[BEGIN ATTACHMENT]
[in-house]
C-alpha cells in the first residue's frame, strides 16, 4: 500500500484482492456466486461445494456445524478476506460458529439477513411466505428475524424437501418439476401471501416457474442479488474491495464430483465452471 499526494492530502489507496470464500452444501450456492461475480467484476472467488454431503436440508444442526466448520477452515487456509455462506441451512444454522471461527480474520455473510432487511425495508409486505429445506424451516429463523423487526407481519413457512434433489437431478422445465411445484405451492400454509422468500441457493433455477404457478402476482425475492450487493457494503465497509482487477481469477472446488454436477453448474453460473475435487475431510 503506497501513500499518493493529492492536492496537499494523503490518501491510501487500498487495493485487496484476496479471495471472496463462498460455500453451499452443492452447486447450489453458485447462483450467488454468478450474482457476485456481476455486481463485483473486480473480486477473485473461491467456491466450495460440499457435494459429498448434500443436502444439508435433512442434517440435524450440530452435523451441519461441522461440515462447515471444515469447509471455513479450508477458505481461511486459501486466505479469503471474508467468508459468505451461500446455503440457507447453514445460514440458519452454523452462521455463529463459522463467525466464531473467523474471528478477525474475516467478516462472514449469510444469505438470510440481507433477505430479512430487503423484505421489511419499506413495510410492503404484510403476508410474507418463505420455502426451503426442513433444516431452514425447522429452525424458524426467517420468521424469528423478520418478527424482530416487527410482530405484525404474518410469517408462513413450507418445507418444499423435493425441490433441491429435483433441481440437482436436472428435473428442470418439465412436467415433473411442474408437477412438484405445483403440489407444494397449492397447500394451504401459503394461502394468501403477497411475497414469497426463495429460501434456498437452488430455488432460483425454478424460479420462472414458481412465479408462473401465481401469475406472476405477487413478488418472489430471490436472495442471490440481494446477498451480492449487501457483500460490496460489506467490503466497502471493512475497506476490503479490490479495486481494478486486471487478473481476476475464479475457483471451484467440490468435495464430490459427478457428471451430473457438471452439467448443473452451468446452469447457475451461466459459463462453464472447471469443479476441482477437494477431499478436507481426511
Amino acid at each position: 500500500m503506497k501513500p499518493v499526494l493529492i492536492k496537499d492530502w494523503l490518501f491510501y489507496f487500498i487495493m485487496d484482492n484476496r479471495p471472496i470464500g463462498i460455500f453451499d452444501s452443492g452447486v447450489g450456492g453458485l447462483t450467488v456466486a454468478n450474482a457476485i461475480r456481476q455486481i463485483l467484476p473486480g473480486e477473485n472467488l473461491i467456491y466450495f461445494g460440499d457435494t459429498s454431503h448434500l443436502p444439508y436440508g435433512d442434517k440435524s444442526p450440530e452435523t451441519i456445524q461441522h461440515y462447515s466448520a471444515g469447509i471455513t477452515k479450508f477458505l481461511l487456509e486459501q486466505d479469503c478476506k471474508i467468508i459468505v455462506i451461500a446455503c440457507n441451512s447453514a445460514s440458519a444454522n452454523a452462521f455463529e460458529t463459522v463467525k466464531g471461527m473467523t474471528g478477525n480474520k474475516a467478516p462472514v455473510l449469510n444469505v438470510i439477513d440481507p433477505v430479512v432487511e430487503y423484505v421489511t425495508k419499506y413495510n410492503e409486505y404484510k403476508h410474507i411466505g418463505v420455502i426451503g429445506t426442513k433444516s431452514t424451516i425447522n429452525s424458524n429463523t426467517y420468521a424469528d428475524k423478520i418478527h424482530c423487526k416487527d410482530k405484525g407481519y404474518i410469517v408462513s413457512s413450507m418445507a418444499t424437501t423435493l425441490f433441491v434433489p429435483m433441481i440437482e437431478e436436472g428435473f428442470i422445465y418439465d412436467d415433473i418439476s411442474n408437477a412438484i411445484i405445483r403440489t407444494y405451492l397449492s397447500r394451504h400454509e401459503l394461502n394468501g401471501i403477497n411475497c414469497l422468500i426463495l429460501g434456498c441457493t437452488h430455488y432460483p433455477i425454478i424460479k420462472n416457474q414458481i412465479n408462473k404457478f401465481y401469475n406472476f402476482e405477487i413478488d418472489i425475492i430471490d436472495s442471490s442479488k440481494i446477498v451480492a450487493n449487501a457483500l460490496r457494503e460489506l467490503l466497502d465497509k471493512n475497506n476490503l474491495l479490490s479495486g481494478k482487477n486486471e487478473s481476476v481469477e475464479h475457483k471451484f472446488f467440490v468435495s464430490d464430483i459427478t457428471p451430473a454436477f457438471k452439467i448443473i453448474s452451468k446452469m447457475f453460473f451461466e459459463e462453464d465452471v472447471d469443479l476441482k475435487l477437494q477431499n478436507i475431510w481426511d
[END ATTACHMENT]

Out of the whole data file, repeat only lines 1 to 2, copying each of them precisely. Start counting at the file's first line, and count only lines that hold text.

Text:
[in-house]
C-alpha cells in the first residue's frame, strides 16, 4: 500500500484482492456466486461445494456445524478476506460458529439477513411466505428475524424437501418439476401471501416457474442479488474491495464430483465452471 499526494492530502489507496470464500452444501450456492461475480467484476472467488454431503436440508444442526466448520477452515487456509455462506441451512444454522471461527480474520455473510432487511425495508409486505429445506424451516429463523423487526407481519413457512434433489437431478422445465411445484405451492400454509422468500441457493433455477404457478402476482425475492450487493457494503465497509482487477481469477472446488454436477453448474453460473475435487475431510 503506497501513500499518493493529492492536492496537499494523503490518501491510501487500498487495493485487496484476496479471495471472496463462498460455500453451499452443492452447486447450489453458485447462483450467488454468478450474482457476485456481476455486481463485483473486480473480486477473485473461491467456491466450495460440499457435494459429498448434500443436502444439508435433512442434517440435524450440530452435523451441519461441522461440515462447515471444515469447509471455513479450508477458505481461511486459501486466505479469503471474508467468508459468505451461500446455503440457507447453514445460514440458519452454523452462521455463529463459522463467525466464531473467523474471528478477525474475516467478516462472514449469510444469505438470510440481507433477505430479512430487503423484505421489511419499506413495510410492503404484510403476508410474507418463505420455502426451503426442513433444516431452514425447522429452525424458524426467517420468521424469528423478520418478527424482530416487527410482530405484525404474518410469517408462513413450507418445507418444499423435493425441490433441491429435483433441481440437482436436472428435473428442470418439465412436467415433473411442474408437477412438484405445483403440489407444494397449492397447500394451504401459503394461502394468501403477497411475497414469497426463495429460501434456498437452488430455488432460483425454478424460479420462472414458481412465479408462473401465481401469475406472476405477487413478488418472489430471490436472495442471490440481494446477498451480492449487501457483500460490496460489506467490503466497502471493512475497506476490503479490490479495486481494478486486471487478473481476476475464479475457483471451484467440490468435495464430490459427478457428471451430473457438471452439467448443473452451468446452469447457475451461466459459463462453464472447471469443479476441482477437494477431499478436507481426511